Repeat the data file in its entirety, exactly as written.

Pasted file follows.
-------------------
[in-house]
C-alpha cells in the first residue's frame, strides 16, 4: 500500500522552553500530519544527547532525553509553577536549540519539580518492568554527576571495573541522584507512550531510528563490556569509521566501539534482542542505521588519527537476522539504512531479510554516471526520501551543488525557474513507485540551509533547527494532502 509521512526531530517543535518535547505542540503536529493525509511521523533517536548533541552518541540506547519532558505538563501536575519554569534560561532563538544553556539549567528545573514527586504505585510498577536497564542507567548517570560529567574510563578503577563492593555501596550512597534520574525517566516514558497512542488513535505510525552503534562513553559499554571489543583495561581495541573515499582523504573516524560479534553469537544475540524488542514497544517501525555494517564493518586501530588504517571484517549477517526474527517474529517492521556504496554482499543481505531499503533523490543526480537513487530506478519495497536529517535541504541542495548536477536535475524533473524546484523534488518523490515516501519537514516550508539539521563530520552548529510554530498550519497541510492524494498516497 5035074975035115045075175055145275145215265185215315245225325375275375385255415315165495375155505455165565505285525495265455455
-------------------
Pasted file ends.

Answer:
[in-house]
C-alpha cells in the first residue's frame, strides 16, 4: 500500500522552553500530519544527547532525553509553577536549540519539580518492568554527576571495573541522584507512550531510528563490556569509521566501539534482542542505521588519527537476522539504512531479510554516471526520501551543488525557474513507485540551509533547527494532502 509521512526531530517543535518535547505542540503536529493525509511521523533517536548533541552518541540506547519532558505538563501536575519554569534560561532563538544553556539549567528545573514527586504505585510498577536497564542507567548517570560529567574510563578503577563492593555501596550512597534520574525517566516514558497512542488513535505510525552503534562513553559499554571489543583495561581495541573515499582523504573516524560479534553469537544475540524488542514497544517501525555494517564493518586501530588504517571484517549477517526474527517474529517492521556504496554482499543481505531499503533523490543526480537513487530506478519495497536529517535541504541542495548536477536535475524533473524546484523534488518523490515516501519537514516550508539539521563530520552548529510554530498550519497541510492524494498516497 5035074975035115045075175055145275145215265185215315245225325375275375385255415315165495375155505455165565505285525495265455455